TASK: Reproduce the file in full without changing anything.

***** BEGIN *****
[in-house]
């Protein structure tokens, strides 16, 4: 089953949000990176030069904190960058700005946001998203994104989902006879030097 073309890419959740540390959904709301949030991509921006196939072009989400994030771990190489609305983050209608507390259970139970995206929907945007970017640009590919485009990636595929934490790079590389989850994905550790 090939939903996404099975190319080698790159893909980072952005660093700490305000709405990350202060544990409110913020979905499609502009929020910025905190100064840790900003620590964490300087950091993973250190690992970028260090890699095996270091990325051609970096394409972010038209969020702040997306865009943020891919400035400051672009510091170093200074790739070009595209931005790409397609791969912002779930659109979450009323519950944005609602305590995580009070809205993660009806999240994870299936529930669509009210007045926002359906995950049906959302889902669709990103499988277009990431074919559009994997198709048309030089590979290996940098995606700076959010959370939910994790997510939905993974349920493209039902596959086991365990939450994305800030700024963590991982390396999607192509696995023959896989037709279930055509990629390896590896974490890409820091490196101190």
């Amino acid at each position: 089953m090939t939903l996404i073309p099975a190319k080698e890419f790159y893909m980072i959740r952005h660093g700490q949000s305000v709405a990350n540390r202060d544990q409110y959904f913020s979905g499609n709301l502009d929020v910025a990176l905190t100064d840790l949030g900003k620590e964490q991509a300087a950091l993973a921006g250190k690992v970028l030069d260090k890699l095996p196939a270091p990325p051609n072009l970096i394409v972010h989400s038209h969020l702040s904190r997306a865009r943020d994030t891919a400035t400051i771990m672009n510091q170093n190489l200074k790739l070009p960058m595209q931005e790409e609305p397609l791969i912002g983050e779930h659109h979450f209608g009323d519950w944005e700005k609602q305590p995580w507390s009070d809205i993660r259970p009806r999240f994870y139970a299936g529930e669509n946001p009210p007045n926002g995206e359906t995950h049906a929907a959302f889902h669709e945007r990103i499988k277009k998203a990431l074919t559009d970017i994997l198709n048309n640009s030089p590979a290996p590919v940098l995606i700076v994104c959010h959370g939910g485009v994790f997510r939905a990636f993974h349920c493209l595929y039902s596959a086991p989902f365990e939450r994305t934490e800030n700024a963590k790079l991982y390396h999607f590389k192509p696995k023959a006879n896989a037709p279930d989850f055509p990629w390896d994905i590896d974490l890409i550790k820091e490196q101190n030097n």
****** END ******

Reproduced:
[in-house]
């Protein structure tokens, strides 16, 4: 089953949000990176030069904190960058700005946001998203994104989902006879030097 073309890419959740540390959904709301949030991509921006196939072009989400994030771990190489609305983050209608507390259970139970995206929907945007970017640009590919485009990636595929934490790079590389989850994905550790 090939939903996404099975190319080698790159893909980072952005660093700490305000709405990350202060544990409110913020979905499609502009929020910025905190100064840790900003620590964490300087950091993973250190690992970028260090890699095996270091990325051609970096394409972010038209969020702040997306865009943020891919400035400051672009510091170093200074790739070009595209931005790409397609791969912002779930659109979450009323519950944005609602305590995580009070809205993660009806999240994870299936529930669509009210007045926002359906995950049906959302889902669709990103499988277009990431074919559009994997198709048309030089590979290996940098995606700076959010959370939910994790997510939905993974349920493209039902596959086991365990939450994305800030700024963590991982390396999607192509696995023959896989037709279930055509990629390896590896974490890409820091490196101190």
């Amino acid at each position: 089953m090939t939903l996404i073309p099975a190319k080698e890419f790159y893909m980072i959740r952005h660093g700490q949000s305000v709405a990350n540390r202060d544990q409110y959904f913020s979905g499609n709301l502009d929020v910025a990176l905190t100064d840790l949030g900003k620590e964490q991509a300087a950091l993973a921006g250190k690992v970028l030069d260090k890699l095996p196939a270091p990325p051609n072009l970096i394409v972010h989400s038209h969020l702040s904190r997306a865009r943020d994030t891919a400035t400051i771990m672009n510091q170093n190489l200074k790739l070009p960058m595209q931005e790409e609305p397609l791969i912002g983050e779930h659109h979450f209608g009323d519950w944005e700005k609602q305590p995580w507390s009070d809205i993660r259970p009806r999240f994870y139970a299936g529930e669509n946001p009210p007045n926002g995206e359906t995950h049906a929907a959302f889902h669709e945007r990103i499988k277009k998203a990431l074919t559009d970017i994997l198709n048309n640009s030089p590979a290996p590919v940098l995606i700076v994104c959010h959370g939910g485009v994790f997510r939905a990636f993974h349920c493209l595929y039902s596959a086991p989902f365990e939450r994305t934490e800030n700024a963590k790079l991982y390396h999607f590389k192509p696995k023959a006879n896989a037709p279930d989850f055509p990629w390896d994905i590896d974490l890409i550790k820091e490196q101190n030097n």